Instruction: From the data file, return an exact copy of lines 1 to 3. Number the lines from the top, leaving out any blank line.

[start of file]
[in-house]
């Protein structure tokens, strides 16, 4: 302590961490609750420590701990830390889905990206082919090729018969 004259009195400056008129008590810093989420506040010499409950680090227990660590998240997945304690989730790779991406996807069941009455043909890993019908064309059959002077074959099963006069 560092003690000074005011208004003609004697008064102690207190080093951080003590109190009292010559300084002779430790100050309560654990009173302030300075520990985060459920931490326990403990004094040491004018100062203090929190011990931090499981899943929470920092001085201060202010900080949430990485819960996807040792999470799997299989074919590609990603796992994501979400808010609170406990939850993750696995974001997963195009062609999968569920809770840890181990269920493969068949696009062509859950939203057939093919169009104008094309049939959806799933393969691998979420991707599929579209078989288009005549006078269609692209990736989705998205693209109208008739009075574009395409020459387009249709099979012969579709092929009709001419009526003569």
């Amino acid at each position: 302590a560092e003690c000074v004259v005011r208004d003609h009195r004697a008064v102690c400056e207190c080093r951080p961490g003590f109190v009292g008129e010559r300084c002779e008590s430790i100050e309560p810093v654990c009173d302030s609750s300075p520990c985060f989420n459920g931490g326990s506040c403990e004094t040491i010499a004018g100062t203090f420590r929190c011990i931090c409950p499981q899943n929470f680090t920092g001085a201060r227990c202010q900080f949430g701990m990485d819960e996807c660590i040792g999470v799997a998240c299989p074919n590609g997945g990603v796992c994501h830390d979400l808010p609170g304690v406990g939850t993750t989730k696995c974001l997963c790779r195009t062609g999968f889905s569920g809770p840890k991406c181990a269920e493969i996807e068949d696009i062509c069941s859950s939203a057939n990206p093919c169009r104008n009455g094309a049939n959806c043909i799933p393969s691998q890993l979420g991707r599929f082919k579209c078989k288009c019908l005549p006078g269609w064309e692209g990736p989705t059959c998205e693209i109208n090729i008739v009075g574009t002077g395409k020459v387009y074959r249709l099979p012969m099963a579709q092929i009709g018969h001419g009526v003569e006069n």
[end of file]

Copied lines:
[in-house]
């Protein structure tokens, strides 16, 4: 302590961490609750420590701990830390889905990206082919090729018969 004259009195400056008129008590810093989420506040010499409950680090227990660590998240997945304690989730790779991406996807069941009455043909890993019908064309059959002077074959099963006069 560092003690000074005011208004003609004697008064102690207190080093951080003590109190009292010559300084002779430790100050309560654990009173302030300075520990985060459920931490326990403990004094040491004018100062203090929190011990931090499981899943929470920092001085201060202010900080949430990485819960996807040792999470799997299989074919590609990603796992994501979400808010609170406990939850993750696995974001997963195009062609999968569920809770840890181990269920493969068949696009062509859950939203057939093919169009104008094309049939959806799933393969691998979420991707599929579209078989288009005549006078269609692209990736989705998205693209109208008739009075574009395409020459387009249709099979012969579709092929009709001419009526003569």
């Amino acid at each position: 302590a560092e003690c000074v004259v005011r208004d003609h009195r004697a008064v102690c400056e207190c080093r951080p961490g003590f109190v009292g008129e010559r300084c002779e008590s430790i100050e309560p810093v654990c009173d302030s609750s300075p520990c985060f989420n459920g931490g326990s506040c403990e004094t040491i010499a004018g100062t203090f420590r929190c011990i931090c409950p499981q899943n929470f680090t920092g001085a201060r227990c202010q900080f949430g701990m990485d819960e996807c660590i040792g999470v799997a998240c299989p074919n590609g997945g990603v796992c994501h830390d979400l808010p609170g304690v406990g939850t993750t989730k696995c974001l997963c790779r195009t062609g999968f889905s569920g809770p840890k991406c181990a269920e493969i996807e068949d696009i062509c069941s859950s939203a057939n990206p093919c169009r104008n009455g094309a049939n959806c043909i799933p393969s691998q890993l979420g991707r599929f082919k579209c078989k288009c019908l005549p006078g269609w064309e692209g990736p989705t059959c998205e693209i109208n090729i008739v009075g574009t002077g395409k020459v387009y074959r249709l099979p012969m099963a579709q092929i009709g018969h001419g009526v003569e006069n």